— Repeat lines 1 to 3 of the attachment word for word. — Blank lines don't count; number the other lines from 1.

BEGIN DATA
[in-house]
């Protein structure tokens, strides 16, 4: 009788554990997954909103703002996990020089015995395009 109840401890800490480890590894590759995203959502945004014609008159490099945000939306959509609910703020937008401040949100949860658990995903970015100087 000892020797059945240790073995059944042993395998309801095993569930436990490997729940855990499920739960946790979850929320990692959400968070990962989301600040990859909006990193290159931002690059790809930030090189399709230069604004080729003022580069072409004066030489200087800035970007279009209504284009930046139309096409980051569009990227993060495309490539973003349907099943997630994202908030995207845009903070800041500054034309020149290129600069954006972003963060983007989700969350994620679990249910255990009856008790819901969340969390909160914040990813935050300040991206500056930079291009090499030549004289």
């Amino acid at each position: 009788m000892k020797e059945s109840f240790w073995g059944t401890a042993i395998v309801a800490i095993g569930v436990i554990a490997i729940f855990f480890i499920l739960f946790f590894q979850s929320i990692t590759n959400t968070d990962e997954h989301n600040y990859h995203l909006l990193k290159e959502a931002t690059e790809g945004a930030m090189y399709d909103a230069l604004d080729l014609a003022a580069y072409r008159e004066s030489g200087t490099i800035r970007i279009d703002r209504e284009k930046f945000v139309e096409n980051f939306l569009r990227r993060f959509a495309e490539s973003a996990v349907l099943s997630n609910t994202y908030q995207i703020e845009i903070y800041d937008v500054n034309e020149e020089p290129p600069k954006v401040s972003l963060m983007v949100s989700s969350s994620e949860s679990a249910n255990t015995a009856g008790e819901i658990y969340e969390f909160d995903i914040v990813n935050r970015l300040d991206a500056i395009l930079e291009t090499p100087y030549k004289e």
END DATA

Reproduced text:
[in-house]
């Protein structure tokens, strides 16, 4: 009788554990997954909103703002996990020089015995395009 109840401890800490480890590894590759995203959502945004014609008159490099945000939306959509609910703020937008401040949100949860658990995903970015100087 000892020797059945240790073995059944042993395998309801095993569930436990490997729940855990499920739960946790979850929320990692959400968070990962989301600040990859909006990193290159931002690059790809930030090189399709230069604004080729003022580069072409004066030489200087800035970007279009209504284009930046139309096409980051569009990227993060495309490539973003349907099943997630994202908030995207845009903070800041500054034309020149290129600069954006972003963060983007989700969350994620679990249910255990009856008790819901969340969390909160914040990813935050300040991206500056930079291009090499030549004289």
């Amino acid at each position: 009788m000892k020797e059945s109840f240790w073995g059944t401890a042993i395998v309801a800490i095993g569930v436990i554990a490997i729940f855990f480890i499920l739960f946790f590894q979850s929320i990692t590759n959400t968070d990962e997954h989301n600040y990859h995203l909006l990193k290159e959502a931002t690059e790809g945004a930030m090189y399709d909103a230069l604004d080729l014609a003022a580069y072409r008159e004066s030489g200087t490099i800035r970007i279009d703002r209504e284009k930046f945000v139309e096409n980051f939306l569009r990227r993060f959509a495309e490539s973003a996990v349907l099943s997630n609910t994202y908030q995207i703020e845009i903070y800041d937008v500054n034309e020149e020089p290129p600069k954006v401040s972003l963060m983007v949100s989700s969350s994620e949860s679990a249910n255990t015995a009856g008790e819901i658990y969340e969390f909160d995903i914040v990813n935050r970015l300040d991206a500056i395009l930079e291009t090499p100087y030549k004289e």